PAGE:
The Federal Communications Commission yesterday took the first step toward possible action to force the television industry to increase "informational" programming for children.
The commission voted unanimously to consider five options proposed by its staff to increase the diversity of children's television programming.
The rulemaking proceeding was hailed as a victory by Action for Children's Television, a consumer group that has been leading the fight for more government control over television programming for children.
In voting to open the rulemaking proceeding, the commission requested comments from the industry and viewers on the staff options, as well as any other comments they might have on the "kidvid" issue.
At the same time, several commissioners were careful to point out that they are not yet endorsing any specific regulatory proposals.
"I personally have a very open mind on this subject," said FCC Chairman Charles Ferris. He said he would be reluctant to impose an FCC requirement "that each television station air a specific amount of weekday programming for preschoolers and school-age children..."
Commissioner Abbott Washburn issued a strong dissent on an option that would set hours for children's programming, calling it "counterproductive and disruptive." He warned that such a proposal could "lead us straight into a legal morass of several years' duration," over First Amendment questions.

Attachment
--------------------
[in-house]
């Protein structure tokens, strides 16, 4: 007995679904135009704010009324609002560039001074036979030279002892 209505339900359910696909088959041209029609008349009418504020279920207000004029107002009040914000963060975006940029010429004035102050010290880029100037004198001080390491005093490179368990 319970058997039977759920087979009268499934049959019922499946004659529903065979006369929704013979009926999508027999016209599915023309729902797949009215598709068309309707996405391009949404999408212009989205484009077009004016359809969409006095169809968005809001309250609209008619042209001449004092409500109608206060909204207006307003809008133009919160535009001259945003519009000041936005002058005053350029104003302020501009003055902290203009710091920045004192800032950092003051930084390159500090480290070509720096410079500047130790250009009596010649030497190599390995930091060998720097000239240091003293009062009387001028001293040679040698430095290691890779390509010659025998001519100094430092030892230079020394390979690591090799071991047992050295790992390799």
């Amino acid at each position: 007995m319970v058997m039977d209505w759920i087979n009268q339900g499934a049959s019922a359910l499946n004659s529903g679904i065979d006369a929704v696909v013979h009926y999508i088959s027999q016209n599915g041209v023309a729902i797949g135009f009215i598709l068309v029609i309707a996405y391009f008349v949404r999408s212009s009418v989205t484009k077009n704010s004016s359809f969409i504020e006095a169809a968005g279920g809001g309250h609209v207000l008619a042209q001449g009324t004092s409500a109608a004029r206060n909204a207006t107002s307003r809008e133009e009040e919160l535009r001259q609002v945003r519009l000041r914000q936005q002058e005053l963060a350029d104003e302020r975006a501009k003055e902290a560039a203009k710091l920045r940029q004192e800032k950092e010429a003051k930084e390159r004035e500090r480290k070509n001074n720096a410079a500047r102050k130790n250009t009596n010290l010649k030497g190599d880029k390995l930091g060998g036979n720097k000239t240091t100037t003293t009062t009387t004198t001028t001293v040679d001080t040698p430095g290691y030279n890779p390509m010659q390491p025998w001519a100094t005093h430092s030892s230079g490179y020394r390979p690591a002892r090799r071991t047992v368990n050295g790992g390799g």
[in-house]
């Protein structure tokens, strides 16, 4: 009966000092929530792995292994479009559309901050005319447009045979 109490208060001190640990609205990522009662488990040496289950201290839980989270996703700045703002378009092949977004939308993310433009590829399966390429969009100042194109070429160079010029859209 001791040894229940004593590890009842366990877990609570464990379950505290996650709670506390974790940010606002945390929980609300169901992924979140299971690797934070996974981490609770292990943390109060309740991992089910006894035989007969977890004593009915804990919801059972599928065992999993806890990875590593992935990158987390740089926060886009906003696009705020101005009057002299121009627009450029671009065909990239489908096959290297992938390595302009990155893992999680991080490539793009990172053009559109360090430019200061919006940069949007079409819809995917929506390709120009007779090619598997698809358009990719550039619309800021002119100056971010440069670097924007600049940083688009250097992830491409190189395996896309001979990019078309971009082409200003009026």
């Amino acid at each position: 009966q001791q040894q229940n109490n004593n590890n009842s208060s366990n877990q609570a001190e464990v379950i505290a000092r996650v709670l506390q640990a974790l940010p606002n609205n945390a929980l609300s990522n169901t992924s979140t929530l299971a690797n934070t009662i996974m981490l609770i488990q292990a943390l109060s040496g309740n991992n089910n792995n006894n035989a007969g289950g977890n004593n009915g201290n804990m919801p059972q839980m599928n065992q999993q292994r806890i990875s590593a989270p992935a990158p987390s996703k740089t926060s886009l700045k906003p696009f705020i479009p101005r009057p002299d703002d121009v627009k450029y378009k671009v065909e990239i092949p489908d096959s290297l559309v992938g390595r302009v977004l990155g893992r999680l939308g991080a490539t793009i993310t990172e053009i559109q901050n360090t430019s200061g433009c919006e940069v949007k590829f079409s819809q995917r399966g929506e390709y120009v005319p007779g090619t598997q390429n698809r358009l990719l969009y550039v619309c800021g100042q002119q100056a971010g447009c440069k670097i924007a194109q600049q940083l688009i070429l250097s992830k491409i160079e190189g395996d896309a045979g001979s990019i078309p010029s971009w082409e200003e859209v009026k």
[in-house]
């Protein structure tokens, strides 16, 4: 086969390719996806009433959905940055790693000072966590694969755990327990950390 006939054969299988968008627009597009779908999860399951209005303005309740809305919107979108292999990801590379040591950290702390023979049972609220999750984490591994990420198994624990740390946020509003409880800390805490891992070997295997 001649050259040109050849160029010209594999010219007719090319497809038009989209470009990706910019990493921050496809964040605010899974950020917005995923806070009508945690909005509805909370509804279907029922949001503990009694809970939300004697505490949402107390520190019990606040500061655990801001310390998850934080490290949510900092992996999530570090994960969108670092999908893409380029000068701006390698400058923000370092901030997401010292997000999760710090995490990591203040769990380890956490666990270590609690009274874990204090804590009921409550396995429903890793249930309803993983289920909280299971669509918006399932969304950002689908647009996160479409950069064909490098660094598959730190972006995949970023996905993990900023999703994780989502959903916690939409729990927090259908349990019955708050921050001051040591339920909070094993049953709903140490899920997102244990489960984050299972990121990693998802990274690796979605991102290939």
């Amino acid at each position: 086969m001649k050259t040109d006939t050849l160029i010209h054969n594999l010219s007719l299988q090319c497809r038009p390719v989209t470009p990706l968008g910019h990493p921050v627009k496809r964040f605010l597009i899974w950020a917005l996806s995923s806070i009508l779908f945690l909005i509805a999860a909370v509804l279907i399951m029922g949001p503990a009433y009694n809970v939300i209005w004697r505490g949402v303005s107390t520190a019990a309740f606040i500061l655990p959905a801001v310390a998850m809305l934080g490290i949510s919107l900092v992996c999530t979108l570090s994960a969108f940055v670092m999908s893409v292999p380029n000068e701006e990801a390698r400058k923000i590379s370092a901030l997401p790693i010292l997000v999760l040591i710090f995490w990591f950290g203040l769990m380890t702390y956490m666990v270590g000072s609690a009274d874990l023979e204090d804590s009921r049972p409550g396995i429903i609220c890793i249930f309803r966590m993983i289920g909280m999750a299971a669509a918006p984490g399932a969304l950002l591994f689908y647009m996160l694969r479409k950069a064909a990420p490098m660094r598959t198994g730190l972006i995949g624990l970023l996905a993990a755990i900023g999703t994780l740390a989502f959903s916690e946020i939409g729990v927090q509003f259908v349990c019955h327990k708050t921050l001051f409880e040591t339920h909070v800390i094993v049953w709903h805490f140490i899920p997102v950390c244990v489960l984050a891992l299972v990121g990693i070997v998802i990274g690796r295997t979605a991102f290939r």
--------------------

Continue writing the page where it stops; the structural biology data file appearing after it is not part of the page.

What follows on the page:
The FCC report concluded that commercial television has failed to meet its obligations to improve informational childrens' programming, as set forth in the FCC's 1974 policy statement on television for children. In addition to mandatory hours for programming, it also proposed less severe remedies, such as increasing Public TV children's programming.
In praising yesterday's move, Peggy Charren, president of ACT, said: "We think that the vote to initiate the rulemaking is a major victory, and the nicest holiday gift the FCC could give to the children of America." But the broadcasting industry was wary of the new investigation.
"we continue to think that this whole proceeding is based upon a staff report that is totally unrealistic in terms of what is really going on in children's programming," said John Summers, a spokesman for the National Association of Broadcasters. "They didn't even consider what is offered by Public Television or locally produced infomational children's programming. And they totally ignored brief inserts such as "In the News,' and 'School House Rock.'"
But Summers said, the NAB was "encouraged by the very grave reservations about mandatory programming expressed by several commissioners."